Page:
Other than the great “Song To Woody,” which I praised last week, I haven’t ranked the songs on Bob Dylan’s first album very high. In fact, if you leave out “Song To Woody,” the average ranking of the songs from Dylan’s debut has been about 99th, and none of the other tracks has come in higher than 70th.
This may give the indication that I don’t like Bob Dylan as a whole; comparatively speaking, I don’t. But it’s not as if I don’t still end up listening to the album often—I find something to like in every (well, almost every) one of the tracks.
“Pretty Peggy-O” is a nice example of this. This song is not going to blow anybody away or change the way you think about Dylan, but there are actually several things to like about this song. For one, the harmonies between the guitar and the harmonica are some the best and most natural from Bob Dylan’s early period. Compared to a lot of the tracks on his first album, which were mostly recorded in single takes, “Pretty Peggy-O” has a professional shine to it. The quick pace and bouncing rhythm of the song also showcases some of Dylan’s more impressive vocal gymnastics. As opposed to sounding artificial, as his voice does on some other tracks from this album, here it sounds more playful and effervescent.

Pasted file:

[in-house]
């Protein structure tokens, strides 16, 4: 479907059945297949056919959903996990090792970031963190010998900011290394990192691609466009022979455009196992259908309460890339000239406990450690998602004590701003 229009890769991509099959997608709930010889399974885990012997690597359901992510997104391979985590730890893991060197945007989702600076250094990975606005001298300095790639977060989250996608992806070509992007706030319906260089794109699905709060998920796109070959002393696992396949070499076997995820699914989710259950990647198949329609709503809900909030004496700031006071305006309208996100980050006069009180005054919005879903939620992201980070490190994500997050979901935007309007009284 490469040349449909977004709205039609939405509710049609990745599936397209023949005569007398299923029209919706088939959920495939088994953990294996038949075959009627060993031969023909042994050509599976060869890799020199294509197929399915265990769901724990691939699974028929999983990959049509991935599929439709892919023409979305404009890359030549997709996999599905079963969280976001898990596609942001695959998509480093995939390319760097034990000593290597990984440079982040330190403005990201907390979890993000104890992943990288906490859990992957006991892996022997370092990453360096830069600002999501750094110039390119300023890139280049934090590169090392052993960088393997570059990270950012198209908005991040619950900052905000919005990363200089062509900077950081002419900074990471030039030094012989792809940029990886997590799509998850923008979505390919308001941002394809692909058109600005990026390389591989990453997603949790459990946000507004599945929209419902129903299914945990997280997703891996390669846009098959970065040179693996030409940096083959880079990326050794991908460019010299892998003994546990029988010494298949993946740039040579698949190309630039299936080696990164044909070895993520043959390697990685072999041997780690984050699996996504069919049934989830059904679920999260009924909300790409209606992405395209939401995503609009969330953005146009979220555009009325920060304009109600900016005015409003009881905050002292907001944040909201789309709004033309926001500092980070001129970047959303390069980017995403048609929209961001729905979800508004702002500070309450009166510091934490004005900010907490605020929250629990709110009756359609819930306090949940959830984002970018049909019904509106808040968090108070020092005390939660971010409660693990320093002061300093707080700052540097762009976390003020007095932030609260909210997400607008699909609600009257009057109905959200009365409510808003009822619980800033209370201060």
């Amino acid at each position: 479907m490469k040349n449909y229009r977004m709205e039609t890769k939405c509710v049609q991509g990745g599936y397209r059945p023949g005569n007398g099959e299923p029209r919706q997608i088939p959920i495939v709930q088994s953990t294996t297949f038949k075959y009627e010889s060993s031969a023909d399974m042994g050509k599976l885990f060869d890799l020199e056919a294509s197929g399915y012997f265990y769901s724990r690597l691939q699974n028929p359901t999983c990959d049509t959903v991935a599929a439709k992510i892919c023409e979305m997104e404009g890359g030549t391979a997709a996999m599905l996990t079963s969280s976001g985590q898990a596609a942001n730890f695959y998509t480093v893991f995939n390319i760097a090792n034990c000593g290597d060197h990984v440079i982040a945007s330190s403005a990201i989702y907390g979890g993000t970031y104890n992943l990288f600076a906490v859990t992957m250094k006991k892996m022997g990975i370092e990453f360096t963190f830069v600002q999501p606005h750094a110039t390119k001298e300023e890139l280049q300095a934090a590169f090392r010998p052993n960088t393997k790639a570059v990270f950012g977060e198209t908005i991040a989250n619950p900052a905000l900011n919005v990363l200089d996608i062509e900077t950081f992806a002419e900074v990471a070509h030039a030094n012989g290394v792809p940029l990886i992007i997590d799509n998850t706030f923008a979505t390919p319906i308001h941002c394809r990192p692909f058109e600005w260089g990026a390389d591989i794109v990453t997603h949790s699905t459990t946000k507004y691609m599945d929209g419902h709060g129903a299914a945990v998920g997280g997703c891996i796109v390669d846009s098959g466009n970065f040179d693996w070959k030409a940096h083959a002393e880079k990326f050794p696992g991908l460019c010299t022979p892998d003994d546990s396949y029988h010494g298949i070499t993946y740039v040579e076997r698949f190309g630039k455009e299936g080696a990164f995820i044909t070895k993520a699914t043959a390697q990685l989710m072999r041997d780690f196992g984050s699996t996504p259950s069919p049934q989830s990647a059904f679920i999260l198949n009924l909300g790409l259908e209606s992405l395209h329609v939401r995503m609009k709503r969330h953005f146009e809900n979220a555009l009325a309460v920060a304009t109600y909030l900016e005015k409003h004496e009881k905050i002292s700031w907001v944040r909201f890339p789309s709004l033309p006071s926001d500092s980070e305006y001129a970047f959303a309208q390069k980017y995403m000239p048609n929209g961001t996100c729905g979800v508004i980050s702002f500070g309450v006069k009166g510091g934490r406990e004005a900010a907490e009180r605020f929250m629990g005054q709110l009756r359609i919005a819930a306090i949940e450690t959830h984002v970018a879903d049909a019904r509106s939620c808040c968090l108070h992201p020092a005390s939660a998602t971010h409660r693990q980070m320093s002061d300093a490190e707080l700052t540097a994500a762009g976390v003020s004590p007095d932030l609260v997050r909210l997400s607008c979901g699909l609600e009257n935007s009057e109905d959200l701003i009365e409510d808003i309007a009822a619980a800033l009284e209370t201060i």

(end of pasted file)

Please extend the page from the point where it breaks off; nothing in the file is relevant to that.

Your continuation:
The main reason to enjoy this song, though, is that Dylan himself seems to be enjoying himself. One of the things that stands out from reading Chronicles is the romanticism of the early folk part of Dylan’s career, and this song gives an impression of what that period was like: Here is Dylan, singing a simple love song, but capturing the energy through the rush of his guitar and his harmonica. You can almost see him on stage, living it up…